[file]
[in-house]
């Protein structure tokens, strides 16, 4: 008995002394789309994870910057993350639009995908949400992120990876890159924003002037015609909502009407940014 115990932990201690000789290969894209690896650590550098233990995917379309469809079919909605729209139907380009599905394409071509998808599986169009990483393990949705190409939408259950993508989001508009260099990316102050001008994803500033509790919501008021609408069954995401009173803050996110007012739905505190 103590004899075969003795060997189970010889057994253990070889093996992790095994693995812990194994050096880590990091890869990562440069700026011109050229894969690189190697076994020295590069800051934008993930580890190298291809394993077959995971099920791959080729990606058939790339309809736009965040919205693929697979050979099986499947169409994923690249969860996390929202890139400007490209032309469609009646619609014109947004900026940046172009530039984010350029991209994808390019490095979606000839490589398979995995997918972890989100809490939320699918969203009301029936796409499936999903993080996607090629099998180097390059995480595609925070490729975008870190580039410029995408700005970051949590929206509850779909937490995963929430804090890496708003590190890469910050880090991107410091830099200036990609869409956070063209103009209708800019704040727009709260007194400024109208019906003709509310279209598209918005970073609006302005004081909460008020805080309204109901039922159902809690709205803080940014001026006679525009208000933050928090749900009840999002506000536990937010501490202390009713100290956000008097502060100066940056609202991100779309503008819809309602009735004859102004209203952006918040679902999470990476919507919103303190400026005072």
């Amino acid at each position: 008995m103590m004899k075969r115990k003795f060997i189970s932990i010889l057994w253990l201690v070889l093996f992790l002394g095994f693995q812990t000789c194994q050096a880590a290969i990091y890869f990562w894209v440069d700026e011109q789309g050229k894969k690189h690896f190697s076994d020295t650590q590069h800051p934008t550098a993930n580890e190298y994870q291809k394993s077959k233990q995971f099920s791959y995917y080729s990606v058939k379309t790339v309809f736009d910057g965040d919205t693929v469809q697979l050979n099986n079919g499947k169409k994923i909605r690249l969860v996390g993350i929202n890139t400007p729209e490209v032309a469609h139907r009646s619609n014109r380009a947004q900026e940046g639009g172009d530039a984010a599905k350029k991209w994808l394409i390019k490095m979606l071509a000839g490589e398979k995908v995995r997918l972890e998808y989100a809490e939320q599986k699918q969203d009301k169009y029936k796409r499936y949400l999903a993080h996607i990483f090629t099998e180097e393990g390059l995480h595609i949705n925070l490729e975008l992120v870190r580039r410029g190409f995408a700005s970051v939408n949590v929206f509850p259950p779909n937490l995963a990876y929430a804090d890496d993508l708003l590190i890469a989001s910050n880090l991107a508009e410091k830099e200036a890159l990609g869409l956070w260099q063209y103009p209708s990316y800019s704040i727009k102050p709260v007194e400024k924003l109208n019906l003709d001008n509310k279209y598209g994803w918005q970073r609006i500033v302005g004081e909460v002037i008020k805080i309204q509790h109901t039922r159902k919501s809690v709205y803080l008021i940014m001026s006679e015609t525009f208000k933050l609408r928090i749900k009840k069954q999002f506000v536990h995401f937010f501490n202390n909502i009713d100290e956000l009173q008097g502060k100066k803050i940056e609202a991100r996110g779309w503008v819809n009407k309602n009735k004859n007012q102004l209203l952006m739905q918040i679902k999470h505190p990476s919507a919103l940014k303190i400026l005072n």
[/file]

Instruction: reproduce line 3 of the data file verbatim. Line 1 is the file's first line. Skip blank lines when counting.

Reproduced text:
């Amino acid at each position: 008995m103590m004899k075969r115990k003795f060997i189970s932990i010889l057994w253990l201690v070889l093996f992790l002394g095994f693995q812990t000789c194994q050096a880590a290969i990091y890869f990562w894209v440069d700026e011109q789309g050229k894969k690189h690896f190697s076994d020295t650590q590069h800051p934008t550098a993930n580890e190298y994870q291809k394993s077959k233990q995971f099920s791959y995917y080729s990606v058939k379309t790339v309809f736009d910057g965040d919205t693929v469809q697979l050979n099986n079919g499947k169409k994923i909605r690249l969860v996390g993350i929202n890139t400007p729209e490209v032309a469609h139907r009646s619609n014109r380009a947004q900026e940046g639009g172009d530039a984010a599905k350029k991209w994808l394409i390019k490095m979606l071509a000839g490589e398979k995908v995995r997918l972890e998808y989100a809490e939320q599986k699918q969203d009301k169009y029936k796409r499936y949400l999903a993080h996607i990483f090629t099998e180097e393990g390059l995480h595609i949705n925070l490729e975008l992120v870190r580039r410029g190409f995408a700005s970051v939408n949590v929206f509850p259950p779909n937490l995963a990876y929430a804090d890496d993508l708003l590190i890469a989001s910050n880090l991107a508009e410091k830099e200036a890159l990609g869409l956070w260099q063209y103009p209708s990316y800019s704040i727009k102050p709260v007194e400024k924003l109208n019906l003709d001008n509310k279209y598209g994803w918005q970073r609006i500033v302005g004081e909460v002037i008020k805080i309204q509790h109901t039922r159902k919501s809690v709205y803080l008021i940014m001026s006679e015609t525009f208000k933050l609408r928090i749900k009840k069954q999002f506000v536990h995401f937010f501490n202390n909502i009713d100290e956000l009173q008097g502060k100066k803050i940056e609202a991100r996110g779309w503008v819809n009407k309602n009735k004859n007012q102004l209203l952006m739905q918040i679902k999470h505190p990476s919507a919103l940014k303190i400026l005072n």